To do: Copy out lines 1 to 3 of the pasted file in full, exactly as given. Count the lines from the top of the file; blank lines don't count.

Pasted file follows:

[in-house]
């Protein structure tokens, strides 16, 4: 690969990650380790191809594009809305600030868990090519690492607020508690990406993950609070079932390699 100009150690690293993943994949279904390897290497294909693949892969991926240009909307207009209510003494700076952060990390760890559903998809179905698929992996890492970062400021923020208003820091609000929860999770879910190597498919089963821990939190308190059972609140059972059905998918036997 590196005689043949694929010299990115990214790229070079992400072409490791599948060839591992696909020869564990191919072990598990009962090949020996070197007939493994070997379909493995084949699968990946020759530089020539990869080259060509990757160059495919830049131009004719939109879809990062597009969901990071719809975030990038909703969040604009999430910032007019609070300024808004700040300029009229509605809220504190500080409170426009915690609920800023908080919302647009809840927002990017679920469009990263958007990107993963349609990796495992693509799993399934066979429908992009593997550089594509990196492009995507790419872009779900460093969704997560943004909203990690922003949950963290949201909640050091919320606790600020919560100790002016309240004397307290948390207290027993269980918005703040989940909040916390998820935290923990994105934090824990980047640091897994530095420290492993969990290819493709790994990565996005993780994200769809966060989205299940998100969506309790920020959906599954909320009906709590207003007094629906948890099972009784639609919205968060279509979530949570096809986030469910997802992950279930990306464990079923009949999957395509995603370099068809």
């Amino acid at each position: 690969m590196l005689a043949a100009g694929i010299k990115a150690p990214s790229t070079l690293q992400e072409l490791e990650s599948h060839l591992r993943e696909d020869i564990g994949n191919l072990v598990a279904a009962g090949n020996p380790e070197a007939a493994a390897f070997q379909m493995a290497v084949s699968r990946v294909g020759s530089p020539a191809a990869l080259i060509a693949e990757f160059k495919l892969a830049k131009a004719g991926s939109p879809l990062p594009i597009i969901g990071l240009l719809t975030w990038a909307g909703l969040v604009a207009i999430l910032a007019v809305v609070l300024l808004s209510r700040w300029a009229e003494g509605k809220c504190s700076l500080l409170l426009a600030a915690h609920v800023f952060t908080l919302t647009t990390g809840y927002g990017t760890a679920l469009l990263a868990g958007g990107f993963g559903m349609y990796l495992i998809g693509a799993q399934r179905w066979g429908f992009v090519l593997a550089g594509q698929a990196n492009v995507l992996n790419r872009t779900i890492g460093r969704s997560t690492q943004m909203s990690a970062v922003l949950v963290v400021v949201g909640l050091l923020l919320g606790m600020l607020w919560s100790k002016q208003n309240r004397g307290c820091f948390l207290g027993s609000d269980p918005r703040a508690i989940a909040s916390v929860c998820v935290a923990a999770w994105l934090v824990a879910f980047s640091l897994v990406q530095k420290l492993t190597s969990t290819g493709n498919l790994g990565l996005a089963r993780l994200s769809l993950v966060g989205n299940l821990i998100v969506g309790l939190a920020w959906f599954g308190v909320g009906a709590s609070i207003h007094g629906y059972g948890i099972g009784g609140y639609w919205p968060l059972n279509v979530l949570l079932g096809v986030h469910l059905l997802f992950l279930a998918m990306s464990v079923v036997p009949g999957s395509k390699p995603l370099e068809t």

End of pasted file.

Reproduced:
[in-house]
């Protein structure tokens, strides 16, 4: 690969990650380790191809594009809305600030868990090519690492607020508690990406993950609070079932390699 100009150690690293993943994949279904390897290497294909693949892969991926240009909307207009209510003494700076952060990390760890559903998809179905698929992996890492970062400021923020208003820091609000929860999770879910190597498919089963821990939190308190059972609140059972059905998918036997 590196005689043949694929010299990115990214790229070079992400072409490791599948060839591992696909020869564990191919072990598990009962090949020996070197007939493994070997379909493995084949699968990946020759530089020539990869080259060509990757160059495919830049131009004719939109879809990062597009969901990071719809975030990038909703969040604009999430910032007019609070300024808004700040300029009229509605809220504190500080409170426009915690609920800023908080919302647009809840927002990017679920469009990263958007990107993963349609990796495992693509799993399934066979429908992009593997550089594509990196492009995507790419872009779900460093969704997560943004909203990690922003949950963290949201909640050091919320606790600020919560100790002016309240004397307290948390207290027993269980918005703040989940909040916390998820935290923990994105934090824990980047640091897994530095420290492993969990290819493709790994990565996005993780994200769809966060989205299940998100969506309790920020959906599954909320009906709590207003007094629906948890099972009784639609919205968060279509979530949570096809986030469910997802992950279930990306464990079923009949999957395509995603370099068809």
């Amino acid at each position: 690969m590196l005689a043949a100009g694929i010299k990115a150690p990214s790229t070079l690293q992400e072409l490791e990650s599948h060839l591992r993943e696909d020869i564990g994949n191919l072990v598990a279904a009962g090949n020996p380790e070197a007939a493994a390897f070997q379909m493995a290497v084949s699968r990946v294909g020759s530089p020539a191809a990869l080259i060509a693949e990757f160059k495919l892969a830049k131009a004719g991926s939109p879809l990062p594009i597009i969901g990071l240009l719809t975030w990038a909307g909703l969040v604009a207009i999430l910032a007019v809305v609070l300024l808004s209510r700040w300029a009229e003494g509605k809220c504190s700076l500080l409170l426009a600030a915690h609920v800023f952060t908080l919302t647009t990390g809840y927002g990017t760890a679920l469009l990263a868990g958007g990107f993963g559903m349609y990796l495992i998809g693509a799993q399934r179905w066979g429908f992009v090519l593997a550089g594509q698929a990196n492009v995507l992996n790419r872009t779900i890492g460093r969704s997560t690492q943004m909203s990690a970062v922003l949950v963290v400021v949201g909640l050091l923020l919320g606790m600020l607020w919560s100790k002016q208003n309240r004397g307290c820091f948390l207290g027993s609000d269980p918005r703040a508690i989940a909040s916390v929860c998820v935290a923990a999770w994105l934090v824990a879910f980047s640091l897994v990406q530095k420290l492993t190597s969990t290819g493709n498919l790994g990565l996005a089963r993780l994200s769809l993950v966060g989205n299940l821990i998100v969506g309790l939190a920020w959906f599954g308190v909320g009906a709590s609070i207003h007094g629906y059972g948890i099972g009784g609140y639609w919205p968060l059972n279509v979530l949570l079932g096809v986030h469910l059905l997802f992950l279930a998918m990306s464990v079923v036997p009949g999957s395509k390699p995603l370099e068809t």